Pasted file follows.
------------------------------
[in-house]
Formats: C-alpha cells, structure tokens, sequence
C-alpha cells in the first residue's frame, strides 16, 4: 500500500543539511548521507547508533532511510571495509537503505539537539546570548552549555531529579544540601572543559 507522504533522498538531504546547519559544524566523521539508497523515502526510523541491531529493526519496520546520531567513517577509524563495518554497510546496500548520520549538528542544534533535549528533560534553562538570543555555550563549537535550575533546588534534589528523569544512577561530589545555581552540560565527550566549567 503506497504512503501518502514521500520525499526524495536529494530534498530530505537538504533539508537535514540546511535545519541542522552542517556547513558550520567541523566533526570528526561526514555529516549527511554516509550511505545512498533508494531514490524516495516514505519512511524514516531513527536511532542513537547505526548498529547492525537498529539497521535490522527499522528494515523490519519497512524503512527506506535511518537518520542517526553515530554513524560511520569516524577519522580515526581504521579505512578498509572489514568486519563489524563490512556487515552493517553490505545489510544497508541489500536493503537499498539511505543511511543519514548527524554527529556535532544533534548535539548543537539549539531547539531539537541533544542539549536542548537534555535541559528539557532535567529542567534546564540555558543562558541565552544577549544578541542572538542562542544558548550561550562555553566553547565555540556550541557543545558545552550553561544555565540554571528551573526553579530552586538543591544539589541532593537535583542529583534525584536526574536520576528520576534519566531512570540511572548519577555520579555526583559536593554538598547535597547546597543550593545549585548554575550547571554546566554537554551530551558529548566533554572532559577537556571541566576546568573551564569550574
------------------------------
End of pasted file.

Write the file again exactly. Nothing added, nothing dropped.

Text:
[in-house]
Formats: C-alpha cells, structure tokens, sequence
C-alpha cells in the first residue's frame, strides 16, 4: 500500500543539511548521507547508533532511510571495509537503505539537539546570548552549555531529579544540601572543559 507522504533522498538531504546547519559544524566523521539508497523515502526510523541491531529493526519496520546520531567513517577509524563495518554497510546496500548520520549538528542544534533535549528533560534553562538570543555555550563549537535550575533546588534534589528523569544512577561530589545555581552540560565527550566549567 503506497504512503501518502514521500520525499526524495536529494530534498530530505537538504533539508537535514540546511535545519541542522552542517556547513558550520567541523566533526570528526561526514555529516549527511554516509550511505545512498533508494531514490524516495516514505519512511524514516531513527536511532542513537547505526548498529547492525537498529539497521535490522527499522528494515523490519519497512524503512527506506535511518537518520542517526553515530554513524560511520569516524577519522580515526581504521579505512578498509572489514568486519563489524563490512556487515552493517553490505545489510544497508541489500536493503537499498539511505543511511543519514548527524554527529556535532544533534548535539548543537539549539531547539531539537541533544542539549536542548537534555535541559528539557532535567529542567534546564540555558543562558541565552544577549544578541542572538542562542544558548550561550562555553566553547565555540556550541557543545558545552550553561544555565540554571528551573526553579530552586538543591544539589541532593537535583542529583534525584536526574536520576528520576534519566531512570540511572548519577555520579555526583559536593554538598547535597547546597543550593545549585548554575550547571554546566554537554551530551558529548566533554572532559577537556571541566576546568573551564569550574